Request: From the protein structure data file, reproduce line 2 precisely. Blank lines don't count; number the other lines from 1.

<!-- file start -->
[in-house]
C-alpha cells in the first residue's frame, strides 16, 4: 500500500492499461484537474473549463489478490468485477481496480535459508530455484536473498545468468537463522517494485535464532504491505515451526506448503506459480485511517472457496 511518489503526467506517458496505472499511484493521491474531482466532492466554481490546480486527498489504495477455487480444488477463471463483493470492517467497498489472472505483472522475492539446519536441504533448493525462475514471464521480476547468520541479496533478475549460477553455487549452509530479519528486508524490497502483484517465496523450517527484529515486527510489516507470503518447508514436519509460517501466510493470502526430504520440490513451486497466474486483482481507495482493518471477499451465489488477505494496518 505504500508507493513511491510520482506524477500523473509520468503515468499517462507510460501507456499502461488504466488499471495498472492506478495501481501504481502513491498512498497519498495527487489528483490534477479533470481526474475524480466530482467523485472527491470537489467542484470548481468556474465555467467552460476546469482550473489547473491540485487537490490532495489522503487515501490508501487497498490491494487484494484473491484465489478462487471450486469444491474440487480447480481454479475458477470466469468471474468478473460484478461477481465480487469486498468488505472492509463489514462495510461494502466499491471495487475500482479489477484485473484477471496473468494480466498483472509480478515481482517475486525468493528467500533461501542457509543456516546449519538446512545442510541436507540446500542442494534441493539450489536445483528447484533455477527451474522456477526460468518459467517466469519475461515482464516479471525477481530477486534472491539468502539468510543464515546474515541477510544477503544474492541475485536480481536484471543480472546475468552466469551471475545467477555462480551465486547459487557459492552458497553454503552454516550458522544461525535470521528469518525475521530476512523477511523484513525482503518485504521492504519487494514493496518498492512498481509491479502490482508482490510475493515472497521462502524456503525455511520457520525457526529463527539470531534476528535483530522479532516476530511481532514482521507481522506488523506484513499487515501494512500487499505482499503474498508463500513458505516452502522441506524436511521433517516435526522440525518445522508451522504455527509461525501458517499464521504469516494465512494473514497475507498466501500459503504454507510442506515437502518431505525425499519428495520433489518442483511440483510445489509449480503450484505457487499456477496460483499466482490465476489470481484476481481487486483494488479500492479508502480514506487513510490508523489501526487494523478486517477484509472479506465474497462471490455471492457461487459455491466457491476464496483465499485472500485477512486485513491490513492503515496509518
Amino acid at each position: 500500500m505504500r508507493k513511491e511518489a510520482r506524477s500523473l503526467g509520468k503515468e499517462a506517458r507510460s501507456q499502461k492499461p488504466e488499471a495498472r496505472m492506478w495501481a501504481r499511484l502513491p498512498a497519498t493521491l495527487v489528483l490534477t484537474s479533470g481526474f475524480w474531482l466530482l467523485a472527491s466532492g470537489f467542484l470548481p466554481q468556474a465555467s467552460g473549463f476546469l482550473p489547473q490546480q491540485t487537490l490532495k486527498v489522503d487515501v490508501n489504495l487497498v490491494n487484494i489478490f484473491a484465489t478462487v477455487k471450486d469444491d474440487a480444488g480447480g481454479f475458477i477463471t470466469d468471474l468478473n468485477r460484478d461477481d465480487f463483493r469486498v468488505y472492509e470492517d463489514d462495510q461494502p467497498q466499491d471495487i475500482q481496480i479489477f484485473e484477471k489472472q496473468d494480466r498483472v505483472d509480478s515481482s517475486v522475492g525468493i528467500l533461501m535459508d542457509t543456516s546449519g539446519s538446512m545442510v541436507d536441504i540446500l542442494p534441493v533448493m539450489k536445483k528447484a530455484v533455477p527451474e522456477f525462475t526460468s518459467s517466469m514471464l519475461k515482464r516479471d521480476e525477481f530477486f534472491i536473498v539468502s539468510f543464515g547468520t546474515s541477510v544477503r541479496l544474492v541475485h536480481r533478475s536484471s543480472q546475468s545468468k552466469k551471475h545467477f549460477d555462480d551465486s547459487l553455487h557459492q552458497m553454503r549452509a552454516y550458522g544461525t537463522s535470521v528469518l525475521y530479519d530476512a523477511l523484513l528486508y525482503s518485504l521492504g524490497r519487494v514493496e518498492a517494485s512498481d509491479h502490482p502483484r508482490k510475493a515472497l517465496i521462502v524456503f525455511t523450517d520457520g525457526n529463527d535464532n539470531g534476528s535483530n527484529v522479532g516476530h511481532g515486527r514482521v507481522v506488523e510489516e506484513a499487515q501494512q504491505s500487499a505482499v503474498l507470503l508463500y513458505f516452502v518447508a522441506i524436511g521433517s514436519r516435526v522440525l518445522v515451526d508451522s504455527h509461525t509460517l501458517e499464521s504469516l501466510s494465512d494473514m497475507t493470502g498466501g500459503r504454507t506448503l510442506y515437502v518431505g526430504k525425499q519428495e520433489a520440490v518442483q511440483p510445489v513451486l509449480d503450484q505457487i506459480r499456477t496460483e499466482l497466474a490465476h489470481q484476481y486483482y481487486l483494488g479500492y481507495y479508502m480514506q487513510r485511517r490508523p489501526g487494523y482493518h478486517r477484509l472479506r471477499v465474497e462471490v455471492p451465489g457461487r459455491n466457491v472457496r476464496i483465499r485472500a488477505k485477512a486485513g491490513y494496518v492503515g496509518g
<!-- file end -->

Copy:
C-alpha cells in the first residue's frame, strides 16, 4: 500500500492499461484537474473549463489478490468485477481496480535459508530455484536473498545468468537463522517494485535464532504491505515451526506448503506459480485511517472457496 511518489503526467506517458496505472499511484493521491474531482466532492466554481490546480486527498489504495477455487480444488477463471463483493470492517467497498489472472505483472522475492539446519536441504533448493525462475514471464521480476547468520541479496533478475549460477553455487549452509530479519528486508524490497502483484517465496523450517527484529515486527510489516507470503518447508514436519509460517501466510493470502526430504520440490513451486497466474486483482481507495482493518471477499451465489488477505494496518 505504500508507493513511491510520482506524477500523473509520468503515468499517462507510460501507456499502461488504466488499471495498472492506478495501481501504481502513491498512498497519498495527487489528483490534477479533470481526474475524480466530482467523485472527491470537489467542484470548481468556474465555467467552460476546469482550473489547473491540485487537490490532495489522503487515501490508501487497498490491494487484494484473491484465489478462487471450486469444491474440487480447480481454479475458477470466469468471474468478473460484478461477481465480487469486498468488505472492509463489514462495510461494502466499491471495487475500482479489477484485473484477471496473468494480466498483472509480478515481482517475486525468493528467500533461501542457509543456516546449519538446512545442510541436507540446500542442494534441493539450489536445483528447484533455477527451474522456477526460468518459467517466469519475461515482464516479471525477481530477486534472491539468502539468510543464515546474515541477510544477503544474492541475485536480481536484471543480472546475468552466469551471475545467477555462480551465486547459487557459492552458497553454503552454516550458522544461525535470521528469518525475521530476512523477511523484513525482503518485504521492504519487494514493496518498492512498481509491479502490482508482490510475493515472497521462502524456503525455511520457520525457526529463527539470531534476528535483530522479532516476530511481532514482521507481522506488523506484513499487515501494512500487499505482499503474498508463500513458505516452502522441506524436511521433517516435526522440525518445522508451522504455527509461525501458517499464521504469516494465512494473514497475507498466501500459503504454507510442506515437502518431505525425499519428495520433489518442483511440483510445489509449480503450484505457487499456477496460483499466482490465476489470481484476481481487486483494488479500492479508502480514506487513510490508523489501526487494523478486517477484509472479506465474497462471490455471492457461487459455491466457491476464496483465499485472500485477512486485513491490513492503515496509518